Research Highlights:

  • A study of nearly 4 million young adults under age 40 in South Korea found that those who had ideal cardiovascular health were nearly two-thirds less likely to develop heart disease, stroke and/or kidney disease during a 12-year follow-up period.
  • Adults who had low heart health scores at study baseline in 2009-2010 but improved their cardiovascular health thereafter also had a reduced risk of heart disease, stroke or kidney disease compared to people with persistent low heart health scores.

Embargoed until 10:30 a.m. CT/11:30 a.m. ET, Thursday, March 21, 2024

CHICAGO, March 21, 2024 — An analysis of health data for nearly 4 million young adults in Korea found that those who had ideal cardiovascular health had about a 65% lower risk of developing heart disease, stroke or kidney disease later in life compared to people with low heart health scores, according to preliminary research to be presented at the American Heart Association’s Epidemiology and Prevention│Lifestyle and Cardiometabolic Scientific Sessions 2024, March 18- 21, in Chicago. The meeting offers the latest science on population-based health and wellness and implications for lifestyle.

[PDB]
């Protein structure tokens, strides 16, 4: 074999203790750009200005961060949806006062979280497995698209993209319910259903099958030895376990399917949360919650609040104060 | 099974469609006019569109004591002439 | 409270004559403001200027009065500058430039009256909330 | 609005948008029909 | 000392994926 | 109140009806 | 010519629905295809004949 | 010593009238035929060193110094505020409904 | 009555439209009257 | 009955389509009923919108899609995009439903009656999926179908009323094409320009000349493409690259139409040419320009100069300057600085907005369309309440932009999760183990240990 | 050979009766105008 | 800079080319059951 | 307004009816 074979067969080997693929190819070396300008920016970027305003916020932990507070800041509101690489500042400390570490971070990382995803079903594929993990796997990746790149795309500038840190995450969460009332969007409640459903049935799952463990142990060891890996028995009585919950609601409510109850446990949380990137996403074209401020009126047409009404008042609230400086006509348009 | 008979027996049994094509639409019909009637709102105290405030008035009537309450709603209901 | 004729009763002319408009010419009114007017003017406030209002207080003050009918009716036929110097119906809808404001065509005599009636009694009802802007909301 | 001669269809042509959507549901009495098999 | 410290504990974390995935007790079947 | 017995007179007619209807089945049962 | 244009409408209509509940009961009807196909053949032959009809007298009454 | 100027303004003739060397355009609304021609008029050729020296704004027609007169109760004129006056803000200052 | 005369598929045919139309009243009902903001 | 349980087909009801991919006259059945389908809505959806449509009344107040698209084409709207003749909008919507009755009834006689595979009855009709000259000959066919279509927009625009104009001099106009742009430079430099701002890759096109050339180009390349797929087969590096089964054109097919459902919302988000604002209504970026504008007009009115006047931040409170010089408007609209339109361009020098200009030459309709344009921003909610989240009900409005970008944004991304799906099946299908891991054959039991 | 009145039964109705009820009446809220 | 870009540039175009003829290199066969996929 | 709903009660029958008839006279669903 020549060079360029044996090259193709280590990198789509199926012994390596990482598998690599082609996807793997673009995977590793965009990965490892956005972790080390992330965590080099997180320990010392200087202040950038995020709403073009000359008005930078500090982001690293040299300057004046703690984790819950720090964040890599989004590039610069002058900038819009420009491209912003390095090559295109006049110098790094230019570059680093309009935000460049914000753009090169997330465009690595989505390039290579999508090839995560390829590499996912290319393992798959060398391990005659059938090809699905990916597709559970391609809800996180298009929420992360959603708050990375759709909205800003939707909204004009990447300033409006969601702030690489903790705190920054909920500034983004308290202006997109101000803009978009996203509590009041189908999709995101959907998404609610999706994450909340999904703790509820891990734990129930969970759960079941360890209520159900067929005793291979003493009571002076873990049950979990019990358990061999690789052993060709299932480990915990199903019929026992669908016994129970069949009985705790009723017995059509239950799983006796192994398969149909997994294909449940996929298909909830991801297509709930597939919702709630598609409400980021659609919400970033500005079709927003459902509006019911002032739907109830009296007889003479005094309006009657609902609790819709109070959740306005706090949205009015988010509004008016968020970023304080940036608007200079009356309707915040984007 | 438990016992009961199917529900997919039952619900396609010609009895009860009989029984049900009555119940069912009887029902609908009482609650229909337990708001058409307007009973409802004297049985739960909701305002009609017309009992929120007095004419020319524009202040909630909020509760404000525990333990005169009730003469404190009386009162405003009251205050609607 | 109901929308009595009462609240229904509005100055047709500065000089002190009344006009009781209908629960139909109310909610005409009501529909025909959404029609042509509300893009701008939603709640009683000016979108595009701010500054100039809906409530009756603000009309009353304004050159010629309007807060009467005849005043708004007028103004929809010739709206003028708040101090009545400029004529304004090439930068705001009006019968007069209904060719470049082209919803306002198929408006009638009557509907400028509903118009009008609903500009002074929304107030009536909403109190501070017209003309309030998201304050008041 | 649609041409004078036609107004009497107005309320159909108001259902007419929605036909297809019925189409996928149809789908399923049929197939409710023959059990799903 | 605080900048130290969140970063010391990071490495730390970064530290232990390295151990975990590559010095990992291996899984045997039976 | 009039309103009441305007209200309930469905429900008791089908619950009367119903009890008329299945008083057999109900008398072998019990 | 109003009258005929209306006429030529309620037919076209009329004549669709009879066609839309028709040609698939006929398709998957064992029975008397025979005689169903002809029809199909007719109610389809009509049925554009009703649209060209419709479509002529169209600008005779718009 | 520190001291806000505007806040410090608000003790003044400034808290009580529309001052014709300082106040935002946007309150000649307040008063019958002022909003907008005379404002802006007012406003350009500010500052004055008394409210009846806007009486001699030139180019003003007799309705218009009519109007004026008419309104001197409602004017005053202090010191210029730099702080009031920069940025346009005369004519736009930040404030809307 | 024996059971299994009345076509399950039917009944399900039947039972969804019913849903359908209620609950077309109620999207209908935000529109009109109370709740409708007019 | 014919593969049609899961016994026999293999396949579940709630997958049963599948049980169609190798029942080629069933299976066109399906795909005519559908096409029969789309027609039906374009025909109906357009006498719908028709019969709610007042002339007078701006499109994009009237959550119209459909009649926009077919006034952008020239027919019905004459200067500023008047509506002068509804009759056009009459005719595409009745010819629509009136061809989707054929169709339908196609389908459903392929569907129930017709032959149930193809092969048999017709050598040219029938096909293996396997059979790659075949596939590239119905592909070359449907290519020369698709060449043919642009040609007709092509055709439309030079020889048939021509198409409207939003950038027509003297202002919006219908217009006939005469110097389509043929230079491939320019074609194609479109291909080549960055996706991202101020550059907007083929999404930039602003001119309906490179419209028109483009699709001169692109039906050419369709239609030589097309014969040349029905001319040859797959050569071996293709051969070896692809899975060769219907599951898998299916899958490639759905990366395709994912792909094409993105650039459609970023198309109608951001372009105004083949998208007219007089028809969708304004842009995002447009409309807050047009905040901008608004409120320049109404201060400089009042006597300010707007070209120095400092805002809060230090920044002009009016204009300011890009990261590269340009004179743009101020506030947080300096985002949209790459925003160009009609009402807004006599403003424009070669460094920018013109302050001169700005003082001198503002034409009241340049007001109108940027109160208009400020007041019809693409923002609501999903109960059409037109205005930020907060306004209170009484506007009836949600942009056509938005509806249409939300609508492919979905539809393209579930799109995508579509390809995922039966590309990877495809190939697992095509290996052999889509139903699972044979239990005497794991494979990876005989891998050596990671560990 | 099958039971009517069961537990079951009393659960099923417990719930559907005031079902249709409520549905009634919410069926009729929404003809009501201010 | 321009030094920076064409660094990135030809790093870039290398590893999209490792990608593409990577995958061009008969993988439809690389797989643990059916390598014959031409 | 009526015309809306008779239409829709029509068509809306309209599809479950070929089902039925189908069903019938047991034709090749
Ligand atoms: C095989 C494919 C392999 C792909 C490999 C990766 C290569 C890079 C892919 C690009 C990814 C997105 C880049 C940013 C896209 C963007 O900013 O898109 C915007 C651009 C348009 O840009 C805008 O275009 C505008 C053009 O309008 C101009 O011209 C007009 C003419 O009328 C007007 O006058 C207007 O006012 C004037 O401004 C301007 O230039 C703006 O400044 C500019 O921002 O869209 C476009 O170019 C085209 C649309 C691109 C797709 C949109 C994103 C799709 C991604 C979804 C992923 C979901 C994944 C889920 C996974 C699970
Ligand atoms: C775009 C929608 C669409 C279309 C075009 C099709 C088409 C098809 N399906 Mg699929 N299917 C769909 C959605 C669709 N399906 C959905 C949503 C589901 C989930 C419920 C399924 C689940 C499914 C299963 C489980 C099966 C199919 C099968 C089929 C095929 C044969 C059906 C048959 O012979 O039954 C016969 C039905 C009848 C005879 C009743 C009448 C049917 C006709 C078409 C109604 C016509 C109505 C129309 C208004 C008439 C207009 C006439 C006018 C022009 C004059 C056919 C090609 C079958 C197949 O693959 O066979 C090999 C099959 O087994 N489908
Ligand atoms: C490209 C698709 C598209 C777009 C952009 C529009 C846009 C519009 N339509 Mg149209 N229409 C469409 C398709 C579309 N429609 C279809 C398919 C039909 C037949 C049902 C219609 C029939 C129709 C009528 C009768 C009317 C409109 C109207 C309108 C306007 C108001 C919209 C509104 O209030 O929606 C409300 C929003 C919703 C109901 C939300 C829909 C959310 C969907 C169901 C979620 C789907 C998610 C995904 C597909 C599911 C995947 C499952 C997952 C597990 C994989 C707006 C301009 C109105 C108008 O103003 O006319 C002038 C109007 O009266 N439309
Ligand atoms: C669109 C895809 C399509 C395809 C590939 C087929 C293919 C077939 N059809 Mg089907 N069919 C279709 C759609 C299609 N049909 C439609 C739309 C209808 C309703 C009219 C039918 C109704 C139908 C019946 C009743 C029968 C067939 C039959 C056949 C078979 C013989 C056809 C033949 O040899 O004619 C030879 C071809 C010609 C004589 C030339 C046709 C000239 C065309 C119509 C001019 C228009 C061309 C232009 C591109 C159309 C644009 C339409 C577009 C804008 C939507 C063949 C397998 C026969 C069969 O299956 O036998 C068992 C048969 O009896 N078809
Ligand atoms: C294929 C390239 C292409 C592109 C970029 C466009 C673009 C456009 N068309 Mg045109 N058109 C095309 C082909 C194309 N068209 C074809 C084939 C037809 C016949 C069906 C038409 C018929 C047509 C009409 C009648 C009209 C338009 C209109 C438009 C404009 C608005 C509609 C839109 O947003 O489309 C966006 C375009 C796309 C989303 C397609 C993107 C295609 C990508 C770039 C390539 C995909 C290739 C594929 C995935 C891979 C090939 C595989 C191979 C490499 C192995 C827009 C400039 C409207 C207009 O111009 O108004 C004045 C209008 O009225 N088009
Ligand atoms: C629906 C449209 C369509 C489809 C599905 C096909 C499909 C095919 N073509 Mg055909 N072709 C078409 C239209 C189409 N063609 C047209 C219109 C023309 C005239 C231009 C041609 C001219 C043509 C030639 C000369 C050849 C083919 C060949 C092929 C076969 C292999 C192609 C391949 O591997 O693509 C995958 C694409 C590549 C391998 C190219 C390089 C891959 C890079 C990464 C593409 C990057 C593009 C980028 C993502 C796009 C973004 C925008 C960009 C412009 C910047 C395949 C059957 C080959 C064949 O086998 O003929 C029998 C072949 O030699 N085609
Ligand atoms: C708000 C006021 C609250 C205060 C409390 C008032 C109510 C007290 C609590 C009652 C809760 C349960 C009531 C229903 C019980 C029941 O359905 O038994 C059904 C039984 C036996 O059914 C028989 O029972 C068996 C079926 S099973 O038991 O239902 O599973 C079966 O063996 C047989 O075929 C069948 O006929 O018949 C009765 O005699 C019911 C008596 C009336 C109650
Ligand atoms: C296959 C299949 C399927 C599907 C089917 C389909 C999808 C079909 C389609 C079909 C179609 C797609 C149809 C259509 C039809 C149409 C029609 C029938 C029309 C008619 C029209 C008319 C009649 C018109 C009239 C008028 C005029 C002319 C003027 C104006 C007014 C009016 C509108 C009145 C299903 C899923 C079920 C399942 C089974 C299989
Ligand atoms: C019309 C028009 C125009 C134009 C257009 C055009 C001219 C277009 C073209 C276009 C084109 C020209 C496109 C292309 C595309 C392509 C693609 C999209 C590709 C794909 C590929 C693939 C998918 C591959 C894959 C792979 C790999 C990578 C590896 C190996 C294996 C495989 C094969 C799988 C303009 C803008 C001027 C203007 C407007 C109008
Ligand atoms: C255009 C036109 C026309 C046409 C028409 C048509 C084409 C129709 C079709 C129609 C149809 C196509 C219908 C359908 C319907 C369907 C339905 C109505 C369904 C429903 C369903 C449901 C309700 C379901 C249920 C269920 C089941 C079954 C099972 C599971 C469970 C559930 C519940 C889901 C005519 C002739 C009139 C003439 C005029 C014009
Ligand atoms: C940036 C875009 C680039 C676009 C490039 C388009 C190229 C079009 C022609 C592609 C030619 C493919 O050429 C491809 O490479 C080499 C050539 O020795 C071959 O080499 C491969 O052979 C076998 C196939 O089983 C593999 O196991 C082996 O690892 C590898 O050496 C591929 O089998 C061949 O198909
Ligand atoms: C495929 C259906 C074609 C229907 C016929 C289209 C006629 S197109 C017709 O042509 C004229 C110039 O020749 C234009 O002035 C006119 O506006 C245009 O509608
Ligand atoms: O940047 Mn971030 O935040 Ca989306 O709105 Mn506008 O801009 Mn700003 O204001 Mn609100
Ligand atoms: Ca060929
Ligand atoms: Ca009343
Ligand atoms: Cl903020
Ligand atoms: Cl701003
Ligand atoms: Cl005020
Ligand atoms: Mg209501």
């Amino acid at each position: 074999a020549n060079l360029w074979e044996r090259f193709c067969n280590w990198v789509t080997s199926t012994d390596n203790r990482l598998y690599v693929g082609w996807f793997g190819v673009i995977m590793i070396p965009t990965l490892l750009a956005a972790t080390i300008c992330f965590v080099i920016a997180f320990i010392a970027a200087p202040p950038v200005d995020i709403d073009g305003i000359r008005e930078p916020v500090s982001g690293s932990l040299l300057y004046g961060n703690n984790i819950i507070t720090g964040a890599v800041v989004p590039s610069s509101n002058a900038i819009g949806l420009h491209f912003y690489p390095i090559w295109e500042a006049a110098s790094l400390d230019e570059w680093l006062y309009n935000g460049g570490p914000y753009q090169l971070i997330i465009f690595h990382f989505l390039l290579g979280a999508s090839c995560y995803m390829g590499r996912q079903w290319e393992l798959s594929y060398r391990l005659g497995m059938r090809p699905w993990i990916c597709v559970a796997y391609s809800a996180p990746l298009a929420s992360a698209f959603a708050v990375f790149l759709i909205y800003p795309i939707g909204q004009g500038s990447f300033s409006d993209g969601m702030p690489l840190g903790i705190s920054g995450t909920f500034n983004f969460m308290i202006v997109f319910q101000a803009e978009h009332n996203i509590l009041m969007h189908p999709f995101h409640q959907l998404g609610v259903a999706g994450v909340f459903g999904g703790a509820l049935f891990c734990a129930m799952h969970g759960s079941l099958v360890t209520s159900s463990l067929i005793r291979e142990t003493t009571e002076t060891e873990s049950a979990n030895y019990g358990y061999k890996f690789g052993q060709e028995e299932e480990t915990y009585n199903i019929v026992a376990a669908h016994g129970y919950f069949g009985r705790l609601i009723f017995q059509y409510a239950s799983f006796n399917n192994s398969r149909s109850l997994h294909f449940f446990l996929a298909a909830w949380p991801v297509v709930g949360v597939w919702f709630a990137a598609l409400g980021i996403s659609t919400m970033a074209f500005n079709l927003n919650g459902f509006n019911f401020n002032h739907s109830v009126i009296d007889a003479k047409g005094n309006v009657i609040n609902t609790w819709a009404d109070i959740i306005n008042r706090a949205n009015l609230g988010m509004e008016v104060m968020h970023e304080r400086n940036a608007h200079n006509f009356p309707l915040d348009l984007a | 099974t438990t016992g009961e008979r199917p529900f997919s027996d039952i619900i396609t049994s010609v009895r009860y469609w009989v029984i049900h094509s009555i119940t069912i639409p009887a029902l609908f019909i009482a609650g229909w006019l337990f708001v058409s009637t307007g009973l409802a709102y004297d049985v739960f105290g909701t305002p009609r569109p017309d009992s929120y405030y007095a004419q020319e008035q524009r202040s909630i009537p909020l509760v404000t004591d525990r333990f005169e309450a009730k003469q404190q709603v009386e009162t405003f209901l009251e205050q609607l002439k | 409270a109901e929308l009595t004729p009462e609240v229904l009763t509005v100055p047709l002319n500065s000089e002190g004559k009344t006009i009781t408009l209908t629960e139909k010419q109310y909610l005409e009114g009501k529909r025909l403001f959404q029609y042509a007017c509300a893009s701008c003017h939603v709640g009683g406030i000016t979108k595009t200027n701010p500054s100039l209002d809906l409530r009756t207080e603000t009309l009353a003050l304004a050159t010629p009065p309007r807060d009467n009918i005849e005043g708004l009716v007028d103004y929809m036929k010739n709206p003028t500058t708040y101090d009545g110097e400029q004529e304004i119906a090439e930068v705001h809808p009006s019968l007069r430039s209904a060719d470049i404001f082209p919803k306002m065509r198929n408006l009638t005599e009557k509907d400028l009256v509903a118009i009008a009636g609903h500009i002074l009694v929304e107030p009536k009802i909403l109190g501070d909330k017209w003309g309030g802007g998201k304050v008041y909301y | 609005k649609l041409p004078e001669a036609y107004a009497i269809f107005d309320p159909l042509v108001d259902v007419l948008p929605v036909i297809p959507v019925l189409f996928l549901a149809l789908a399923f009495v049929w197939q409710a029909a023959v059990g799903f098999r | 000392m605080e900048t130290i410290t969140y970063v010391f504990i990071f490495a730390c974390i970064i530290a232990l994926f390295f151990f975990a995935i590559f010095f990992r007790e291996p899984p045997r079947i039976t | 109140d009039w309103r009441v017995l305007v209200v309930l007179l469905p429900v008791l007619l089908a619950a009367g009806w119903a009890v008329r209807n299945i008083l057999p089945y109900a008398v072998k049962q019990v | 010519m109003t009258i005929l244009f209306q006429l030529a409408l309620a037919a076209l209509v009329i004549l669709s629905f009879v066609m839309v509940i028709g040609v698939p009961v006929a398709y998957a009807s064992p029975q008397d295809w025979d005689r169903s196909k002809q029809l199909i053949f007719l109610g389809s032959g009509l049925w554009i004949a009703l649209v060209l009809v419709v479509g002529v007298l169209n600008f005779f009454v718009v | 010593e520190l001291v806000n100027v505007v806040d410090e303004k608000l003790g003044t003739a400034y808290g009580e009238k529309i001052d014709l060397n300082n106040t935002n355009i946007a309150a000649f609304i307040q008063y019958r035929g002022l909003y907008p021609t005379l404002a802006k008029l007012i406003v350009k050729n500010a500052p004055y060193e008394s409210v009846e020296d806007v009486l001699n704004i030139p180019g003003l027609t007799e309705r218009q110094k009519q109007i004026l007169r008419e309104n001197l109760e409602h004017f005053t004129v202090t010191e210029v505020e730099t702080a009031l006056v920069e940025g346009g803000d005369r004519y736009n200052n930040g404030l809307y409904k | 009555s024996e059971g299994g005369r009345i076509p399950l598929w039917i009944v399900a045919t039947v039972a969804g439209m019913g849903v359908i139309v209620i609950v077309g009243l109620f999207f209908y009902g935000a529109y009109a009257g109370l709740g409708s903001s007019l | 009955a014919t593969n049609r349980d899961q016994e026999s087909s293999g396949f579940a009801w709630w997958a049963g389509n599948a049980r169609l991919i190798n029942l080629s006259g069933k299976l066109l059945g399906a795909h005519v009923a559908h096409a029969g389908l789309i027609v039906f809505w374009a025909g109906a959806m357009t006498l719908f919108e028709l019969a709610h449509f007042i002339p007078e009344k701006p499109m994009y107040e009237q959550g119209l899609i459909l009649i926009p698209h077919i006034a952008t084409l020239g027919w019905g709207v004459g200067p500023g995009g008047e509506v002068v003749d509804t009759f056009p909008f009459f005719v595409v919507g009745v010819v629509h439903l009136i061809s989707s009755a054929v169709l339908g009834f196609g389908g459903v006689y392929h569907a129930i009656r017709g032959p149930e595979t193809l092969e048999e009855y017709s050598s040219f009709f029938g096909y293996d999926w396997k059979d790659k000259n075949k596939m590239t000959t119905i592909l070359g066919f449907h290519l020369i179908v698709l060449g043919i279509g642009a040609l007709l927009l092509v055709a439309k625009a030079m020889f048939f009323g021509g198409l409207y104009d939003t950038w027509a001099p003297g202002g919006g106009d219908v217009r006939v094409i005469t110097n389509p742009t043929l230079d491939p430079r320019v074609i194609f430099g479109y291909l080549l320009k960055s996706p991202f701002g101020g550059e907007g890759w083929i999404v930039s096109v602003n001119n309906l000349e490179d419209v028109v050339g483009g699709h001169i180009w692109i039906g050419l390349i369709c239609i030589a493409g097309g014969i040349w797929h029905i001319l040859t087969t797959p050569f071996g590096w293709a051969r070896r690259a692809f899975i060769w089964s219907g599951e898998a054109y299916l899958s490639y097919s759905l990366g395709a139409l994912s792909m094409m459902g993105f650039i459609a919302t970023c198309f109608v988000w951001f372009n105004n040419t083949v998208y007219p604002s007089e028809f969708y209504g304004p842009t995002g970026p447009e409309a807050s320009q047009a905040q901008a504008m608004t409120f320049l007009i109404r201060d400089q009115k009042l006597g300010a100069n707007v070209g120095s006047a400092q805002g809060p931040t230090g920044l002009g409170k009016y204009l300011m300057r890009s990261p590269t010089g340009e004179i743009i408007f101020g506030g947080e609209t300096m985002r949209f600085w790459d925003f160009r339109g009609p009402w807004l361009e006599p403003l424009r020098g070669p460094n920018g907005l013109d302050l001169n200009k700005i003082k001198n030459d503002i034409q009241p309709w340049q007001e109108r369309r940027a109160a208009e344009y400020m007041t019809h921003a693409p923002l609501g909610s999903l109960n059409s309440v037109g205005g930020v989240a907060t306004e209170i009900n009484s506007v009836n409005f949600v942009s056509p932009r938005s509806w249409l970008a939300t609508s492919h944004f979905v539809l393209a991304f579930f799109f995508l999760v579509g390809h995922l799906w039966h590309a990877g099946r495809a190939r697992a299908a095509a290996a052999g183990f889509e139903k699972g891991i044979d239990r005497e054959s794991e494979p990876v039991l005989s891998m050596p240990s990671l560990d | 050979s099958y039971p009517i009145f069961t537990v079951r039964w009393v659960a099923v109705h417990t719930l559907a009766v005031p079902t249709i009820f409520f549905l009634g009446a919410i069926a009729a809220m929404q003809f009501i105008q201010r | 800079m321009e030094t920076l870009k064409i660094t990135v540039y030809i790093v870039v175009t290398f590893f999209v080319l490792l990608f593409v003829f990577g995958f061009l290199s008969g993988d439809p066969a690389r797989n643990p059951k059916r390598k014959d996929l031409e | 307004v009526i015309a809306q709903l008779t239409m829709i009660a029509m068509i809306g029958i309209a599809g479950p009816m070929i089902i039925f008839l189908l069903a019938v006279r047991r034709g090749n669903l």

In a 2023 scientific statement and presidential advisory, the American Heart Association highlighted the link between heart disease and chronic kidney disease and the importance of improving cardiovascular health to prevent them.

“Cardiovascular disease is deadly, and kidney disease is quite common, even among younger adults,” said lead study author Hokyou Lee, M.D., Ph.D., an associate professor of preventive medicine at Yonsei University College of Medicine in Seoul, South Korea. “These two diseases should be prevented together because they often coexist or increase the likelihood of one another. However, the importance of ideal heart health behaviors and factors in young adults have often been overlooked due to their lower short-term risk of cardiovascular and kidney diseases.”

In this study, researchers reviewed data from the 2009-2010 Korean National Health Screening program to explore how cardiovascular health during young adulthood affects the risk of developing heart disease, stroke and kidney disease later in life. Participants’ heart health was assessed and scored using the three modifiable lifestyle behaviors and three health measures: being physically active, maintaining a healthy weight and quitting tobacco and blood pressure, cholesterol and blood sugar, from the American Heart Association’s Life’s Simple 7 metrics. (Note: In 2022, sleep health was added to the seven metrics in the Association’s new Life’s Essential 8 measures for optimal cardiovascular health.)

The analysis found: